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Daily Crunch: Australian micromobility startup Zoomo spins up $60M Series B

·5-min read

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Hello and welcome to Daily Crunch for November 15, 2021! We have a ton to chat through, but first, briefly: We’re having a sale! Yep, you get a hefty discount on TechCrunch+ here, which I am happy to share because saving money is good. As is supporting your friendly local tech blog! OK, let’s talk news. — Alex

The TechCrunch Top 3

  • More money to reinvent cards: Startup card plays are popular enough that TechCrunch wrote a digest on when they make sense. But there’s still more to be done in the space, reckons Imprint, which just bagged $38 million for its consumer-brand debit card effort, including funds from Kleiner Perkins and Stripe.

  • Casper says "boo" to public markets, plans exit: After a tumultuous run, DTC mattress company — and former venture-backed startup — Casper is leaving the public markets for $6.90 per share, cash. The price is a steep premium on its previous share price though does little to provide a positive signal for the DTC space given its basement-level implied revenue multiple.

  • Utah’s tech scene stays hot: It’s been a good year for Utah startups. Qualtrics went public. Divvy sold for $2.5 billion. Weave went public. Now Podium has added just over $200 million to its accounts at a valuation of $3 billion. It was once a surprise that Utah was building a burgeoning tech scene, but in today’s more global startup world, the state is merely yet another success story when it comes to fostering upstart tech shops.

Startups/VC

  • Can you build a startup aimed at the battery supply chain? Mitra Future Technologies and Chamath Palihapitiya’s Social Capital think so. The startup wants to “boost the North American battery supply chain industry that’s currently dominated by China by producing an iron-based cathode for non-Chinese applications.” Heck yes.

  • SOS raises $3.4M for women’s health-focused vending machines: SOS is building a network of vending machines supplying health and hygiene products, replacing “the perennial problem of broken, out-of-stock tampon machines,” TechCrunch reports. The company intends to roll out advertising products and more hardware.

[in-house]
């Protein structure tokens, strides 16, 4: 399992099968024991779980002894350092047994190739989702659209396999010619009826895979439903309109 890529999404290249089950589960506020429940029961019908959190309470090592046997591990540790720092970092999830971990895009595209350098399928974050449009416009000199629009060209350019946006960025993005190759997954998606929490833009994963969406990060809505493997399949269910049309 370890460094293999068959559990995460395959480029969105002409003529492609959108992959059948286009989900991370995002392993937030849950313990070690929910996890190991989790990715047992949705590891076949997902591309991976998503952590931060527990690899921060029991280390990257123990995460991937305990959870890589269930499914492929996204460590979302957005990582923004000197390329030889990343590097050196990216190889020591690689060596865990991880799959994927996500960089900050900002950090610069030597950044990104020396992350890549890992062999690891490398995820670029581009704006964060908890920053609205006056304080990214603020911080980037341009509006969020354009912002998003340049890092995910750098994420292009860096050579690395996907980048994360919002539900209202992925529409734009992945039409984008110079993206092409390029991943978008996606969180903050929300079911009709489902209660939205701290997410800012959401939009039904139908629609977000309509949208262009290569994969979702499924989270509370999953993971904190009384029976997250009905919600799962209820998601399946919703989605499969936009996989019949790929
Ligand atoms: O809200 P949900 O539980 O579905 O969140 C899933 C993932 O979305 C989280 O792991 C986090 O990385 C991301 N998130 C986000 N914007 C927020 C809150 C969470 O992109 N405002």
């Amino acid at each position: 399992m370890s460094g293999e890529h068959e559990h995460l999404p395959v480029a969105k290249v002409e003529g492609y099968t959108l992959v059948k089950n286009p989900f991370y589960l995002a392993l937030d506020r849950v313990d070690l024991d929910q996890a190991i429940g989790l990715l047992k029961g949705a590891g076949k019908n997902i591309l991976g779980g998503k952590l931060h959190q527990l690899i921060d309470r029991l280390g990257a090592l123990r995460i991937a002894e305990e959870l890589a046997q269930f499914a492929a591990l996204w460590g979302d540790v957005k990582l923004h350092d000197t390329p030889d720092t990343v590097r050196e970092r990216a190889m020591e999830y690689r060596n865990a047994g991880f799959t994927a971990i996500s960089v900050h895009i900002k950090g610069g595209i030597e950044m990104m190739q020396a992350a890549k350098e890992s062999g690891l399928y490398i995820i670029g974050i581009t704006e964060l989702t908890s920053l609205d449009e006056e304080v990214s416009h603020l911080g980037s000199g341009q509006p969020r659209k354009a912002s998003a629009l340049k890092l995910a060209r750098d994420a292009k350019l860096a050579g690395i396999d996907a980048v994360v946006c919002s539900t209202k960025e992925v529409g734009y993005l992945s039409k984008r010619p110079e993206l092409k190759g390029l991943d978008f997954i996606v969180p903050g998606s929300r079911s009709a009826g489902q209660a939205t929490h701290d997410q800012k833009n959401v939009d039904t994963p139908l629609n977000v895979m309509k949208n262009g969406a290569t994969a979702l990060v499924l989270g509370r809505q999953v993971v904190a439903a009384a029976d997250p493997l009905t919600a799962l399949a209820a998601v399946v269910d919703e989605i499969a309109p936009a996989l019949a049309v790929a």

• Mixpanel returns to fundraising after long break: After blasting to scale early in its life, Mixpanel found itself stuck between startup and public company. Now, seven years after its last round, the software company has added $200 million to its accounts via a Series C. Call it a comeback? Our own Ron Miller has even more on the Mixpanel turnaround here.

  • Virtuoso raises more money for automated software testing: If you combine machine learning and RPA and point the hybrid at software testing, you get Virtuoso, a U.K.-based startup that just raised $13.3 million in a round led by Paladin Capital. Not to turn this into a D&D joke, but we suppose that Virtuoso has to run lawful good from here on out.

  • Vertical SaaS still finding places to deploy code: The work to bring industry-tailored software products to market is not slowing down, it appears. Today’s evidence is Monograph raising $20 million in a Series B for its “cloud-based platform for architecture and design professionals to manage their projects,” TechCrunch reports.

  • Aplazo raises $527M for BNPL in Mexico: The Mexican startup market is crossing my radar more and more often. A good example came today with Aplazo’s new funding round, an event that comes just four months after it raised $5.25 million. Such rapid-fire funding was rare once in Silicon Valley. Today, hot startups around the world can access more capital than ever.

  • To close out our startup coverage today, Zoomo has raised $60 million for its e-bike subscription service. We love the idea that the Aussie EV company is working on. Cars are bad for the environment and take up too much room in cities. How about electric bikes?

Offer decks and other fresh tips for startup hiring

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handshaking in front of flags

Image Credits: Bryce Durbin

Most new startups operate with a hybrid workforce, but that doesn't guarantee that hiring processes have kept pace.

In a panel discussion at TechCrunch Disrupt, Managing Editor Eric Eldon interviewed Jaime Bott, talent partner at Sequoia, Tawni Nazario-Cranz, operating partner at SignalFire, and Doris Tong, founder and CEO of EQ Talent Group to learn more about recent shifts in recruiting.

It's not just engineering talent that's in high demand: With so many startups staffing up, "there aren’t enough senior people to hire overall in the world," Eric writes.

(TechCrunch+ is our membership program, which helps founders and startup teams get ahead. You can sign up here.)

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